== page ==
Working in retail has a way of taking the peace, "goodwill towards all" and joy out of Christmas. All those urgent needs and desperate wants, long lineups and even longer shopping hours has me pining for quiet walks in the woods or a good read with a glass of red. That said, sometimes, if you slow down enough in the midst of the milieu, you can still witness the beauty.
An excerpt from Notes from the Bottom of the Box: The Search for Identity from a Modern-Day Renaissance Woman . . .
It was Christmas Eve. The store was mildly busy, winding down from a hectic two weeks. A man with a few items in hand approached my till.
Do you have cellophane? he asked, voice terse with seemingly desperate need. My mind slipped sideways and not a little into reverse. It crashed back in the ‘60s and out popped Saran Wrap.
No, I said, we don’t sell food wrap.
No! he all but shouted, cellophane ... for wrapping stuff.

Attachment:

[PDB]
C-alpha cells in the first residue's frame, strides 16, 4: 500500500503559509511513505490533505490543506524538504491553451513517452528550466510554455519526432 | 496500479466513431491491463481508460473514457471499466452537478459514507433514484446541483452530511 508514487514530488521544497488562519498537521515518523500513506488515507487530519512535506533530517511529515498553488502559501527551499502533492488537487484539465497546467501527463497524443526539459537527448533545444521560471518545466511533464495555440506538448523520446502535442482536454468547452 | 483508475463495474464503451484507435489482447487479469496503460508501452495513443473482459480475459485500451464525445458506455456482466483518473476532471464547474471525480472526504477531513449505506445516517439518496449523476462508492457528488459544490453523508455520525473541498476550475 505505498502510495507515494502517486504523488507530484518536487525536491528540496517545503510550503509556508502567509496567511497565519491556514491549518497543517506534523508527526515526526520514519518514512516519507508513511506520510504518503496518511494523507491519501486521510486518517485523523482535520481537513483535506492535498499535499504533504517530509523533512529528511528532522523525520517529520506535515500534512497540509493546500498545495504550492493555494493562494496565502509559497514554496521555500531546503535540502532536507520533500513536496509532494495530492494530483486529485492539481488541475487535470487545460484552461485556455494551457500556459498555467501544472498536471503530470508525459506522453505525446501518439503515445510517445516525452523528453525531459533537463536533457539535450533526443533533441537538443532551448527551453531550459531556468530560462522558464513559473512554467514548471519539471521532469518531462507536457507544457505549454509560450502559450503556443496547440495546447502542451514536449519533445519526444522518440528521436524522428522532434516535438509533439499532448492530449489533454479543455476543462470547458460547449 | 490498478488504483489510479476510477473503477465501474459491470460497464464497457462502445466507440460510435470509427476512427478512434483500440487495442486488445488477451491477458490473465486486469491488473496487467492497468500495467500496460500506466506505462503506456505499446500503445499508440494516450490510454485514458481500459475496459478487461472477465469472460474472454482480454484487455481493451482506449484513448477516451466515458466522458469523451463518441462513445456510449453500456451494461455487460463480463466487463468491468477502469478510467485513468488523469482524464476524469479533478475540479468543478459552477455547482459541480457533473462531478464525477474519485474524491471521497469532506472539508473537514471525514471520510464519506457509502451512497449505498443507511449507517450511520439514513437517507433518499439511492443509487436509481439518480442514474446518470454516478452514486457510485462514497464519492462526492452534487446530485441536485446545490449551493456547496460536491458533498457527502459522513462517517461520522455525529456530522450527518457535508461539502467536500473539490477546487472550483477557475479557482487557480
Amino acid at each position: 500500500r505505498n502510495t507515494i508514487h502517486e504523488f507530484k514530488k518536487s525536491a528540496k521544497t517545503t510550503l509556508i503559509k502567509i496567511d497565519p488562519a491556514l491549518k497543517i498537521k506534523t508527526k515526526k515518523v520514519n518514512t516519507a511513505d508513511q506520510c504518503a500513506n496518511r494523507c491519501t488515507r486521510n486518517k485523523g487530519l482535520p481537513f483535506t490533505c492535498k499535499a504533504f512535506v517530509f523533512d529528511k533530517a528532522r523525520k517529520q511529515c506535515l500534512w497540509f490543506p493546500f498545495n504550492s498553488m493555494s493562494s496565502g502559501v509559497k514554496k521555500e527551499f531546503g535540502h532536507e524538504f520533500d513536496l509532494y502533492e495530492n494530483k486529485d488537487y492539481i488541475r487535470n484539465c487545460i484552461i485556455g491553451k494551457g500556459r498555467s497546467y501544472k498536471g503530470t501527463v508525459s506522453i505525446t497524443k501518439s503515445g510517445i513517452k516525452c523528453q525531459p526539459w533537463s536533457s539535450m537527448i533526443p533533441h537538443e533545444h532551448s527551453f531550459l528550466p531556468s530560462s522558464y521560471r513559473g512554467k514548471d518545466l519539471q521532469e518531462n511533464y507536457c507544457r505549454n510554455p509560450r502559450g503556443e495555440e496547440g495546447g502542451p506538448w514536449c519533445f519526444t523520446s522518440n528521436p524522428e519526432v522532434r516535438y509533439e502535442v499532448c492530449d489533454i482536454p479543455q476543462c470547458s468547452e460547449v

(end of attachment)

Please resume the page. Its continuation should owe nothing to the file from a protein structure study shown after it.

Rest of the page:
My mind went around another corner. Oh, you mean shrink wrap, yes, yes, of course, it’s ....
His eyes bugged out, my obstinate stupidity threatening to unhinge him. Never mind, he snarled, stabbing his debit card into the machine. It was then I got it: he wanted the clear crispy wrap for gift baskets. Go to Michaels, I said, they sell it there.
But the words were lost. The interact machine had taken the limelight—it was too slow. His fists clenched, his forearms strained, the machine teased. I glanced over his bent head at the woman behind. We exchanged smiles. Nice balloons, she said, looking at the festive green and red globes above my till. I nodded in perfect understanding.
Bringing my attention back to the man, I asked, Would you like a balloon?
For a moment he looked confused, then his shoulders relaxed and his face softened; he smiled and almost laughed. Yes, he said, I would. And with balloon in hand he went out the door into the night.
If you like my writing, check out my other blog, The Interdependent Life.